For now, the best option for any interested, prospective patient is to firstly assume ultimate responsibility for their own health.

No matter how proactive and empathetic your physician may be, your health is your responsibility. Only by fully arming yourself with the requisite information needed to provide you with a clear course of action, will you have the empowerment of foresight.

No-one can guide you to take this course of action, nor should they. It is a decision you must make yourself, after deep contemplation of the facts.

Helminthic therapyThe reintroduction to the digestive tract of a controlled number of specially domesticated, mutualistic helminths (intestinal worms) in the form of microscopic eggs or larvae to reconstitute a depleted biome to treat and prevent chronic inflammation, autoimmune disease and other immunological disorders including allergy. may help a plethora of health issues, using either the hookwormA helminth that lives in the small intestine. Necator americanus (NA) is the only hookworm species used in helminthic therapy. Its microscopic larvae are applied periodically to the skin., Necator americanus, one of two species of whipwormA helminth with a tapering whiplike body that lives in the colon. In helminthic therapy, the microscopic eggs of either the human Trichuris trichiura (TTO) or pig Trichuris suis (TSO) are taken in a drink. - either the human whipwormA helminth with a tapering whiplike body that lives in the colon. In helminthic therapy, the microscopic eggs of either the human Trichuris trichiura (TTO) or pig Trichuris suis (TSO) are taken in a drink., Trichuris trichiura, or the pig whipwormA helminth with a tapering whiplike body that lives in the colon. In helminthic therapy, the microscopic eggs of either the human Trichuris trichiura (TTO) or pig Trichuris suis (TSO) are taken in a drink., Trichuris suis, which only persists in the human body for a few weeks - or the small murine tapewormA helminth with a flat, ribbon-like, segmented body. Only the murine (rat) tapeworm, Hymenolepis diminuta, is used in helminthic therapy and this generally does not reach adulthood in humans so requires regular dosing of HDC., Hymenolepis diminuta.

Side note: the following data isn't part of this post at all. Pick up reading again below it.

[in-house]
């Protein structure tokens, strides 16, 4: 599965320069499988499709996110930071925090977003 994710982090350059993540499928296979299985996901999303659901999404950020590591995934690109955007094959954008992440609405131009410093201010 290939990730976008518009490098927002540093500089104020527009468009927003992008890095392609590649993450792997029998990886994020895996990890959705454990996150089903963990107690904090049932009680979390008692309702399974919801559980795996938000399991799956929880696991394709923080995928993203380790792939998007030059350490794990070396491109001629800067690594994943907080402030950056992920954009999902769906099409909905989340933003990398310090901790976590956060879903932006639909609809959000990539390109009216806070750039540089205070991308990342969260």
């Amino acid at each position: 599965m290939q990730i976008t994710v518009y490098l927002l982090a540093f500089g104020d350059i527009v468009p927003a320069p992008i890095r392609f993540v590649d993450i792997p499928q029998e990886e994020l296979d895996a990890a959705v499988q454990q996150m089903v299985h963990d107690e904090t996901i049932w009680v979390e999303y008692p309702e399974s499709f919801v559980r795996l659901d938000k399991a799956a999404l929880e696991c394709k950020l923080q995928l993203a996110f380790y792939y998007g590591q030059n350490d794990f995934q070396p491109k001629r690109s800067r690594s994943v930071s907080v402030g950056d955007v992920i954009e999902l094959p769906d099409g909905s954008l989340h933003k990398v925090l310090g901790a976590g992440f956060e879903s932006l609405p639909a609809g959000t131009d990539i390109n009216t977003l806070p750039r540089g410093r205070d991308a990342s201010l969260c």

Personally, I would no longer be without these ‘old friends’. And not just for reasons of autoimmunity.

Through the excellent and thought provoking work of PD Mangan published at Rogue Health and Fitness, I have recently been made aware of the role of iron in aging and chronic disease. ‘Ferrotoxic’ disease is briefly surmised as the range of conditions for which body iron burden is a contributing factor, and is increasingly being linked to a host of the usual chronic diseases such as malignancies, endocrine disorders and cardiovascular disease.[26]

A number of striking points came to mind upon reading about the issues of increased iron burden. Firstly, the body has no means of removing excess iron, instead storing it as ferritin.

Why would the body not evolve a mechanism through which to remove excess iron, given how reactive and potentially damaging excess iron can be?